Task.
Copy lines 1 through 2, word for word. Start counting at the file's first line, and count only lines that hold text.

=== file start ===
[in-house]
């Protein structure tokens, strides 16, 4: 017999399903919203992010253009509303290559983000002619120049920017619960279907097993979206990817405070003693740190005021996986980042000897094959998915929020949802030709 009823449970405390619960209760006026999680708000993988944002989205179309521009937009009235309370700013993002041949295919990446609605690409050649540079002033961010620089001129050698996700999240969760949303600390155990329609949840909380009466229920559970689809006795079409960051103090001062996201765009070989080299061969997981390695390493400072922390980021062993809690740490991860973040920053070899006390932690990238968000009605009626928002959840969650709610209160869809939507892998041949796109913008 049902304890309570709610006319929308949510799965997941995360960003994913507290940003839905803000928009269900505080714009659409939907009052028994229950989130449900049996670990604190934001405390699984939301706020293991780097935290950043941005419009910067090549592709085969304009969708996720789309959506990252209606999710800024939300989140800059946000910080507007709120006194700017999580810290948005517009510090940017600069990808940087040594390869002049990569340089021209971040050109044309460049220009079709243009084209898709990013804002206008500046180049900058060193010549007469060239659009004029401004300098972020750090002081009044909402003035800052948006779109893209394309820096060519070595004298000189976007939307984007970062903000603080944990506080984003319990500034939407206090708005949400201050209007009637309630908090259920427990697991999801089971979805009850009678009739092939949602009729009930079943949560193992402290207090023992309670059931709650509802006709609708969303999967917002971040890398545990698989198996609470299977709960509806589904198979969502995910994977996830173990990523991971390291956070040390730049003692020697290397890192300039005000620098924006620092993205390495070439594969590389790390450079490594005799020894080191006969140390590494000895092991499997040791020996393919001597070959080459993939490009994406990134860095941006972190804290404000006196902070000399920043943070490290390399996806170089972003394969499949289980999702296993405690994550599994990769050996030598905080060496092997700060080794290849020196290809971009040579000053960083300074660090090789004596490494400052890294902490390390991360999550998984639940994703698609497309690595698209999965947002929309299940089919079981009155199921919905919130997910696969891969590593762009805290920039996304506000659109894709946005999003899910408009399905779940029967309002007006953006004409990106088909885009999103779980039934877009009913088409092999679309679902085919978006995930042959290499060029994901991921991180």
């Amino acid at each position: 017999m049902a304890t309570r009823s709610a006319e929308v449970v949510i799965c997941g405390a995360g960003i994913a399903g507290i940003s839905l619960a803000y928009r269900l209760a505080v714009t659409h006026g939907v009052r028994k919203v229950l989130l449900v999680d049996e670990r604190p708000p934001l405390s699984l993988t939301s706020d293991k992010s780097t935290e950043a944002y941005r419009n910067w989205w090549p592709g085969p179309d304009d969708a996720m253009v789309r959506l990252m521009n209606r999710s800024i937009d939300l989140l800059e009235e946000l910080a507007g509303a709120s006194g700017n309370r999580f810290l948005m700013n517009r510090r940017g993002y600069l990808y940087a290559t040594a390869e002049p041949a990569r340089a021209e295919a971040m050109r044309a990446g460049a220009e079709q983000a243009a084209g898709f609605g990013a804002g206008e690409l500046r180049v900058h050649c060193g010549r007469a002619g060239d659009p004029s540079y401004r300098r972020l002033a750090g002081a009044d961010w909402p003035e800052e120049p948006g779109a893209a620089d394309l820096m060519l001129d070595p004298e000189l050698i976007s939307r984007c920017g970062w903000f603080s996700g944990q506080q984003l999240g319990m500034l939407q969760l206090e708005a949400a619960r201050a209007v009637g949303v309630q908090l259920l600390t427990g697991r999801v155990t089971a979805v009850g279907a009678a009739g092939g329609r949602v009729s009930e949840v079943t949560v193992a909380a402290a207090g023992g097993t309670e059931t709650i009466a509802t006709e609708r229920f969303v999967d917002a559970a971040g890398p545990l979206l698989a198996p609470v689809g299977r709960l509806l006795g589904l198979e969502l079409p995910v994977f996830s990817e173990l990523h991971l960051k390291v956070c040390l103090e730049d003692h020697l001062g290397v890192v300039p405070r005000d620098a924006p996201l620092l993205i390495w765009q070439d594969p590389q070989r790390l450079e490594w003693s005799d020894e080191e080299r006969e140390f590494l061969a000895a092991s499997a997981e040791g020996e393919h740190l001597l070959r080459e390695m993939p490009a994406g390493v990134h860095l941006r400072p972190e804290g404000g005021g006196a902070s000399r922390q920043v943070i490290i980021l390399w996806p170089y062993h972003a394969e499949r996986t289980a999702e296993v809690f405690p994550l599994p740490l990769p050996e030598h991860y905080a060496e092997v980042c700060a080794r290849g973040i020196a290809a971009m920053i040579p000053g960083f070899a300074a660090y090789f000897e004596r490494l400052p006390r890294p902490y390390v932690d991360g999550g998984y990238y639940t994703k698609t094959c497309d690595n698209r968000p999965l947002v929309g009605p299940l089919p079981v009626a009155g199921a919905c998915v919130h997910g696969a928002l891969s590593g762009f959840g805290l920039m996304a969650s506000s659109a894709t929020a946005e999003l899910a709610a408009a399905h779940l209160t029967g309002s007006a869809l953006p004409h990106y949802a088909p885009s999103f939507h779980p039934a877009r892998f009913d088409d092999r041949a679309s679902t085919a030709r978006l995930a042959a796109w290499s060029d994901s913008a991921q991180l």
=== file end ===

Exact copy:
[in-house]
């Protein structure tokens, strides 16, 4: 017999399903919203992010253009509303290559983000002619120049920017619960279907097993979206990817405070003693740190005021996986980042000897094959998915929020949802030709 009823449970405390619960209760006026999680708000993988944002989205179309521009937009009235309370700013993002041949295919990446609605690409050649540079002033961010620089001129050698996700999240969760949303600390155990329609949840909380009466229920559970689809006795079409960051103090001062996201765009070989080299061969997981390695390493400072922390980021062993809690740490991860973040920053070899006390932690990238968000009605009626928002959840969650709610209160869809939507892998041949796109913008 049902304890309570709610006319929308949510799965997941995360960003994913507290940003839905803000928009269900505080714009659409939907009052028994229950989130449900049996670990604190934001405390699984939301706020293991780097935290950043941005419009910067090549592709085969304009969708996720789309959506990252209606999710800024939300989140800059946000910080507007709120006194700017999580810290948005517009510090940017600069990808940087040594390869002049990569340089021209971040050109044309460049220009079709243009084209898709990013804002206008500046180049900058060193010549007469060239659009004029401004300098972020750090002081009044909402003035800052948006779109893209394309820096060519070595004298000189976007939307984007970062903000603080944990506080984003319990500034939407206090708005949400201050209007009637309630908090259920427990697991999801089971979805009850009678009739092939949602009729009930079943949560193992402290207090023992309670059931709650509802006709609708969303999967917002971040890398545990698989198996609470299977709960509806589904198979969502995910994977996830173990990523991971390291956070040390730049003692020697290397890192300039005000620098924006620092993205390495070439594969590389790390450079490594005799020894080191006969140390590494000895092991499997040791020996393919001597070959080459993939490009994406990134860095941006972190804290404000006196902070000399920043943070490290390399996806170089972003394969499949289980999702296993405690994550599994990769050996030598905080060496092997700060080794290849020196290809971009040579000053960083300074660090090789004596490494400052890294902490390390991360999550998984639940994703698609497309690595698209999965947002929309299940089919079981009155199921919905919130997910696969891969590593762009805290920039996304506000659109894709946005999003899910408009399905779940029967309002007006953006004409990106088909885009999103779980039934877009009913088409092999679309679902085919978006995930042959290499060029994901991921991180």